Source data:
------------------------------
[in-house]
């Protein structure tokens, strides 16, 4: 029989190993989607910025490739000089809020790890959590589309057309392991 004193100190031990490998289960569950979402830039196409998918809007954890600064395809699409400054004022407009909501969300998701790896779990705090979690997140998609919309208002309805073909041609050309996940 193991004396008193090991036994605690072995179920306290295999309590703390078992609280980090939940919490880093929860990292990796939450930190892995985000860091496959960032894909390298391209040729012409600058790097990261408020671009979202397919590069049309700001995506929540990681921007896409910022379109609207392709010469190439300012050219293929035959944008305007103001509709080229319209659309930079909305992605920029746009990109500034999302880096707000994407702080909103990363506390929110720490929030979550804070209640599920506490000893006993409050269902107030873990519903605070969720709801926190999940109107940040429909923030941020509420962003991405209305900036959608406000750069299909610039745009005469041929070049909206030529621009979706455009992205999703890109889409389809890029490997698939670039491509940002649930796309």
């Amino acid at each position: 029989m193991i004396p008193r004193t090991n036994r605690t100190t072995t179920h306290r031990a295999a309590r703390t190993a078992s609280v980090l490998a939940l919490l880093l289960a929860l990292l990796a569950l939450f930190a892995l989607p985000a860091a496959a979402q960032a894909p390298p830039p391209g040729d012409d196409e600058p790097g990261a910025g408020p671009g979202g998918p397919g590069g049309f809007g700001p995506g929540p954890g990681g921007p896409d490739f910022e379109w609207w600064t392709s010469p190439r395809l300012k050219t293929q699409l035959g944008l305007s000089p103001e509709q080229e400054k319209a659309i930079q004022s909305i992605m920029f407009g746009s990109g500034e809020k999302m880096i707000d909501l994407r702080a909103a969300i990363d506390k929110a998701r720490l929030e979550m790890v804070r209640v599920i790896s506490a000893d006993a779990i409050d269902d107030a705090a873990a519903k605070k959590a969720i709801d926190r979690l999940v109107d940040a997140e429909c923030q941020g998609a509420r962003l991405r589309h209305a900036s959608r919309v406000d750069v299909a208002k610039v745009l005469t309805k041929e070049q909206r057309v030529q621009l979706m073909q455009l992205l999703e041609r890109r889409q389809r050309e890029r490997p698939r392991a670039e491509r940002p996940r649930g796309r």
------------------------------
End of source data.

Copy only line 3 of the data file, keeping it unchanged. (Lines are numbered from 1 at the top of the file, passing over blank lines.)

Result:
């Amino acid at each position: 029989m193991i004396p008193r004193t090991n036994r605690t100190t072995t179920h306290r031990a295999a309590r703390t190993a078992s609280v980090l490998a939940l919490l880093l289960a929860l990292l990796a569950l939450f930190a892995l989607p985000a860091a496959a979402q960032a894909p390298p830039p391209g040729d012409d196409e600058p790097g990261a910025g408020p671009g979202g998918p397919g590069g049309f809007g700001p995506g929540p954890g990681g921007p896409d490739f910022e379109w609207w600064t392709s010469p190439r395809l300012k050219t293929q699409l035959g944008l305007s000089p103001e509709q080229e400054k319209a659309i930079q004022s909305i992605m920029f407009g746009s990109g500034e809020k999302m880096i707000d909501l994407r702080a909103a969300i990363d506390k929110a998701r720490l929030e979550m790890v804070r209640v599920i790896s506490a000893d006993a779990i409050d269902d107030a705090a873990a519903k605070k959590a969720i709801d926190r979690l999940v109107d940040a997140e429909c923030q941020g998609a509420r962003l991405r589309h209305a900036s959608r919309v406000d750069v299909a208002k610039v745009l005469t309805k041929e070049q909206r057309v030529q621009l979706m073909q455009l992205l999703e041609r890109r889409q389809r050309e890029r490997p698939r392991a670039e491509r940002p996940r649930g796309r």